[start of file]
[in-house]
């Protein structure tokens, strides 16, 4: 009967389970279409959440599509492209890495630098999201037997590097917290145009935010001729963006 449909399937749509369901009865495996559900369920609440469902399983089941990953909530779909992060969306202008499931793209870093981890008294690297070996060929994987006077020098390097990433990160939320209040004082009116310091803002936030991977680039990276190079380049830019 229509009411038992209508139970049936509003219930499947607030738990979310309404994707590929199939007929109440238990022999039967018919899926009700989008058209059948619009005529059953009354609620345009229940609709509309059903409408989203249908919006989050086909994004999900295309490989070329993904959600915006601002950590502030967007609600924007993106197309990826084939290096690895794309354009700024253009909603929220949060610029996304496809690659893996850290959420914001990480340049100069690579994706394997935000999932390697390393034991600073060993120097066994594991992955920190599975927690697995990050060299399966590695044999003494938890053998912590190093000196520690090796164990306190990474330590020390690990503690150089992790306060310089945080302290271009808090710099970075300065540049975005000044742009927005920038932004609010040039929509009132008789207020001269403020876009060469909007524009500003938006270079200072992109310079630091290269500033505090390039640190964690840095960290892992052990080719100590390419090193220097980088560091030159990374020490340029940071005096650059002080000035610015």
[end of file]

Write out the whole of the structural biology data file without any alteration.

[in-house]
């Protein structure tokens, strides 16, 4: 009967389970279409959440599509492209890495630098999201037997590097917290145009935010001729963006 449909399937749509369901009865495996559900369920609440469902399983089941990953909530779909992060969306202008499931793209870093981890008294690297070996060929994987006077020098390097990433990160939320209040004082009116310091803002936030991977680039990276190079380049830019 229509009411038992209508139970049936509003219930499947607030738990979310309404994707590929199939007929109440238990022999039967018919899926009700989008058209059948619009005529059953009354609620345009229940609709509309059903409408989203249908919006989050086909994004999900295309490989070329993904959600915006601002950590502030967007609600924007993106197309990826084939290096690895794309354009700024253009909603929220949060610029996304496809690659893996850290959420914001990480340049100069690579994706394997935000999932390697390393034991600073060993120097066994594991992955920190599975927690697995990050060299399966590695044999003494938890053998912590190093000196520690090796164990306190990474330590020390690990503690150089992790306060310089945080302290271009808090710099970075300065540049975005000044742009927005920038932004609010040039929509009132008789207020001269403020876009060469909007524009500003938006270079200072992109310079630091290269500033505090390039640190964690840095960290892992052990080719100590390419090193220097980088560091030159990374020490340029940071005096650059002080000035610015």